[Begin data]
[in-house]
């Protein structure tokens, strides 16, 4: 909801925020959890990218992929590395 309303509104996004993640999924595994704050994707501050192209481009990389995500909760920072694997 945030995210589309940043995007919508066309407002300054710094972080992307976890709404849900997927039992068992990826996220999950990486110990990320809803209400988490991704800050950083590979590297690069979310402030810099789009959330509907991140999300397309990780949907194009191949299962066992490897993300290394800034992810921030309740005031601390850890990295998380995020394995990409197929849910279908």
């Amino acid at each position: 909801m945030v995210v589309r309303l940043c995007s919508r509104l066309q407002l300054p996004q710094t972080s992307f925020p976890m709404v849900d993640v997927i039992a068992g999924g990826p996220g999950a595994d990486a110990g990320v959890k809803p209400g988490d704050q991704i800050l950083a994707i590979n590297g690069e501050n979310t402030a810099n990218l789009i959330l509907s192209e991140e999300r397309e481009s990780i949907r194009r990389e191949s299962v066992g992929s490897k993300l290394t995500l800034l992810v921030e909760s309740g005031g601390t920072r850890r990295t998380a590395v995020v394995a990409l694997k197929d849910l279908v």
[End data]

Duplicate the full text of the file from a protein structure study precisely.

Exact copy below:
[in-house]
């Protein structure tokens, strides 16, 4: 909801925020959890990218992929590395 309303509104996004993640999924595994704050994707501050192209481009990389995500909760920072694997 945030995210589309940043995007919508066309407002300054710094972080992307976890709404849900997927039992068992990826996220999950990486110990990320809803209400988490991704800050950083590979590297690069979310402030810099789009959330509907991140999300397309990780949907194009191949299962066992490897993300290394800034992810921030309740005031601390850890990295998380995020394995990409197929849910279908």
């Amino acid at each position: 909801m945030v995210v589309r309303l940043c995007s919508r509104l066309q407002l300054p996004q710094t972080s992307f925020p976890m709404v849900d993640v997927i039992a068992g999924g990826p996220g999950a595994d990486a110990g990320v959890k809803p209400g988490d704050q991704i800050l950083a994707i590979n590297g690069e501050n979310t402030a810099n990218l789009i959330l509907s192209e991140e999300r397309e481009s990780i949907r194009r990389e191949s299962v066992g992929s490897k993300l290394t995500l800034l992810v921030e909760s309740g005031g601390t920072r850890r990295t998380a590395v995020v394995a990409l694997k197929d849910l279908v």